Consumers’ social, local, and mobile habits

Most valuable digital consumers (social)51%

Now this is a really great post for you data junkies out there.  The Nielsen Company (disclosure: I worked at Nielsen from 2006-2010) released an infographic triptych chock full of interesting stats surrounding the social, local, and mobile habits of today’s digital consumers.   Continue reading

How do Nielsen TV ratings work?

Have you ever wondered exactly how the Nielsen TV ratings system works?  Have you ever pondered how Nielsen figures out what people are watching live versus time-shifted (i.e., on a digital video recorder) or the accuracy of their demographic sample?  Have you every wished you could have the intricate ins and outs of the system explained to by puppets?  Then today is your lucky day because I have just what you need below. Continue reading

Facebook puts Google+ and Twitter in its sights

Today Facebook announced a new feature they’re simply calling the Subscribe Button.  This option will allow users to “subscribe” to other users’ public posts in what can only be called a shot over both Google+ and Twitter‘s collective bows.  The truly interesting aspect of this feature is that it will allow all of Facebook’s 750 million users to connect in this manner – even if they aren’t friends. Continue reading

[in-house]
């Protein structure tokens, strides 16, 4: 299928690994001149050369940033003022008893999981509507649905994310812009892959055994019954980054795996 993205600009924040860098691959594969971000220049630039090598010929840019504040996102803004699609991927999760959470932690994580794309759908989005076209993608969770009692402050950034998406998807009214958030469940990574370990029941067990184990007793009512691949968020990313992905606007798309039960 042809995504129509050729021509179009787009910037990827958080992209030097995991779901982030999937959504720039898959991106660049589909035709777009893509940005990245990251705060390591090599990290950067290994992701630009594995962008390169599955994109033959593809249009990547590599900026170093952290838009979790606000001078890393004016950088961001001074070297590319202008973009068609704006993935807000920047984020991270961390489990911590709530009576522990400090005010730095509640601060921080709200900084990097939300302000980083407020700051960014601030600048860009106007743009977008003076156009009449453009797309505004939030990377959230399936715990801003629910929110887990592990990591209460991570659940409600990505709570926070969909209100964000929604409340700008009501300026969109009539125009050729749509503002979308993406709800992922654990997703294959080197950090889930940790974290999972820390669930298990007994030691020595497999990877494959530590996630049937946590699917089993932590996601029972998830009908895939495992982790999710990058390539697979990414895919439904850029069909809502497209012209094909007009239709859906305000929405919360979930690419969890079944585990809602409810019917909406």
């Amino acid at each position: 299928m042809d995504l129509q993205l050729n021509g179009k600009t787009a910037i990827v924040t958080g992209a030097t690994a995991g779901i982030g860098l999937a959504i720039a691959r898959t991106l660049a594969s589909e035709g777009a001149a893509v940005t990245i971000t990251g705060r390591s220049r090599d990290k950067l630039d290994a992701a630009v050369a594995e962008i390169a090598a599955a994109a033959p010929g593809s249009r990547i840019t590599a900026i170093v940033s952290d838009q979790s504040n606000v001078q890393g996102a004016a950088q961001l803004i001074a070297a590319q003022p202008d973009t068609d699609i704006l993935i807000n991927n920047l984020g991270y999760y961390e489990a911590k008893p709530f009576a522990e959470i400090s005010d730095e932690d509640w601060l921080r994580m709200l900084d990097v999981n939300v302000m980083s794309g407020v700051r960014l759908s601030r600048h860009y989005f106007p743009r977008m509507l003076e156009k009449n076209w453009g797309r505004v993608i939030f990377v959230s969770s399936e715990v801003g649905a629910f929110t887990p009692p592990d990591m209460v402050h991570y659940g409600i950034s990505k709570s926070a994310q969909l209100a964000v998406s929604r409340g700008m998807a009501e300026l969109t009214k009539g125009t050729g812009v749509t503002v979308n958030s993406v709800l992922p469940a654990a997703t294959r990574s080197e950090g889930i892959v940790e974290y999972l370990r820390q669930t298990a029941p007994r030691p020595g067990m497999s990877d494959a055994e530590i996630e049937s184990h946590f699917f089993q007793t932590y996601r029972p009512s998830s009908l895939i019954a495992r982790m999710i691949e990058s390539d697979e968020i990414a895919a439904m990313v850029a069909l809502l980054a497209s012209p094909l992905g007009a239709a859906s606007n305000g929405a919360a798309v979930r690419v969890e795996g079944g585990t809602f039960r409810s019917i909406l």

Walmart dives into social shopping with @WalmartLabs

Walmart dives into social shopping with @WalmartLabs || “Inside Walmart’s Super Social Shopping Agenda”

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Groupon’s business gets hammered in the Harvard Business Review

Groupon‘s business gets hammered in the Harvard Business Review || “Why Groupon Lacks a Viable Business Model

Executive leadership teams take heed, social media rules

Executive leadership teams take heed, social media rules || “Boardroom Lessons from a Social Media Misstep”

Customer serviceThere’s nothing better than a motivated “advocate” customer – unless of course you’ve wronged them in some fashion.  This has always been the case but with the rise of the Internet as the in the 1990s and early 2000s, the ability to rate a product or service and have your voice be heard was embraced by some (i.e., Epinions, Amazon, etc.) and feared by others.  Customer service was transformed overnight by the widespread adoption of email by hundreds of millions of people world-wide and the “click to chat” with an agent connected interested or angry customers instantly to the right person at a company without having to toil through the layers of and interactive voice response system.  The social media phenomenon has obviously taken the power of the customer to a whole new level, so if (or when as the case may be) something fails to delight them – be prepared to feel the wrath.

A friend and colleague of mine recently wrote “Social networking…it’s instant news. Instant information is just like screaming in the streets in a volume the whole world can hear.”  So true.

[Thanks Greg]

The positive role of technology in the UK riots

The positive role of technology in the UK riots || “U.K. Prime Minister Suggests ‘Pre-Crime’ Blocking of Social Media”